Linklater spent nine months casting the film because he saw so many people but had trouble finding the right actors for the roles of Jesse and Céline.[8] When Linklater first considered casting Hawke, he thought that the actor was too young for the part.[9] Linklater saw Hawke at a play in New York City and reconsidered after talking to the actor. For Céline, Linklater met Julie Delpy and liked her personality. After they did a final reading, Linklater knew that Delpy and Hawke were right for the roles.[9] Once Delpy and Hawke agreed to do the film, they went to Austin and talked with Linklater and Krizan for a few days.[6] In 2016, Delpy told Creative Screenwriting, "Ethan and I basically re-wrote all of it. There was an original screenplay, but it wasn't very romantic, believe it or not. It was just a lot of talking, rather than romance. Richard hired us because he knew we were writing and he wanted us to bring that romance to the film. We brought those romantic ideas and that's how I wrote something that actually got made, without really getting credit for it. But, if I had written Before Sunrise and been credited, then I doubt it would have been financed".[10] Though Delpy and Hawke were not credited with writing this film, they received credit for co-writing the sequels.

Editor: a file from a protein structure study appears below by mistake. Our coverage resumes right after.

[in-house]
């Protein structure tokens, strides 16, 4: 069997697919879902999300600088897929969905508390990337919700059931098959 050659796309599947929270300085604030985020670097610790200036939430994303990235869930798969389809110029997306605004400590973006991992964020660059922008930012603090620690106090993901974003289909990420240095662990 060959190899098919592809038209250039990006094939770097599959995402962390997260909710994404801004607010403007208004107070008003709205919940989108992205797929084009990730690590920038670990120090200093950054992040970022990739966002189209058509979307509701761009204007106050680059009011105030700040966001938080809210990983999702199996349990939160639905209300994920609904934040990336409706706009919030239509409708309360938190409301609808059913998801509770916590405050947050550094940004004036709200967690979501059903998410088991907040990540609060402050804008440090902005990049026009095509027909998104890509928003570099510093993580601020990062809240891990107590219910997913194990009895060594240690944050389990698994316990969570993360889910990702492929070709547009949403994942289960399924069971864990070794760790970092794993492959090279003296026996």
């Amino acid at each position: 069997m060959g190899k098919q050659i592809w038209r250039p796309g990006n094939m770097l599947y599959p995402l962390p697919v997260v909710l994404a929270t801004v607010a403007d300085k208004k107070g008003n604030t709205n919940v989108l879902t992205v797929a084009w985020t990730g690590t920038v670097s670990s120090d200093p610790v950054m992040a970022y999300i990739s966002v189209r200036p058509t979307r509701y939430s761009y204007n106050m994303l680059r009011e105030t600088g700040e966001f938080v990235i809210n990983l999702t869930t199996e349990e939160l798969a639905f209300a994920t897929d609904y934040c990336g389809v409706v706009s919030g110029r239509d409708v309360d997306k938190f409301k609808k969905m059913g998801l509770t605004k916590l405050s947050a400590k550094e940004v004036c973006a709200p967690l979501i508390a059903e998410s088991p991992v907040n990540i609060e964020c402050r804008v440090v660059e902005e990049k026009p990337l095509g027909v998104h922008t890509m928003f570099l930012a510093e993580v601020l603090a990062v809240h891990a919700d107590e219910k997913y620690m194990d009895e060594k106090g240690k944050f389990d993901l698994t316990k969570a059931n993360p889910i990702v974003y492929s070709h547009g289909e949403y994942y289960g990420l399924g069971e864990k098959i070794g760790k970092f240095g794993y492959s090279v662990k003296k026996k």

Before Sunrise revolves largely around the twin themes of self-fulfillment and self-discovery through a significant other, charging the concept through the introduction of a twelve-hour time constraint in which the goals implicit to the two themes have to be realized. They are underlined by the poem "Delusion Angel", which evokes a longing for complete and unifying, possibly even redeeming, understanding between two partners in a world which is itself unknowable, and over which one can exercise no control.

An important role is played by the theme of spontaneous and uninhibited response to one's environment. It is reflected by the actions of Jesse and Céline, whose joint stream of consciousness, initiated by a previously unmeditated decision to leave the train together, allows them to temporarily detach themselves from the world, and enter a realm where only the other's company is of importance. Come morning, Jesse remarks that he and Céline have again entered "real time".[11]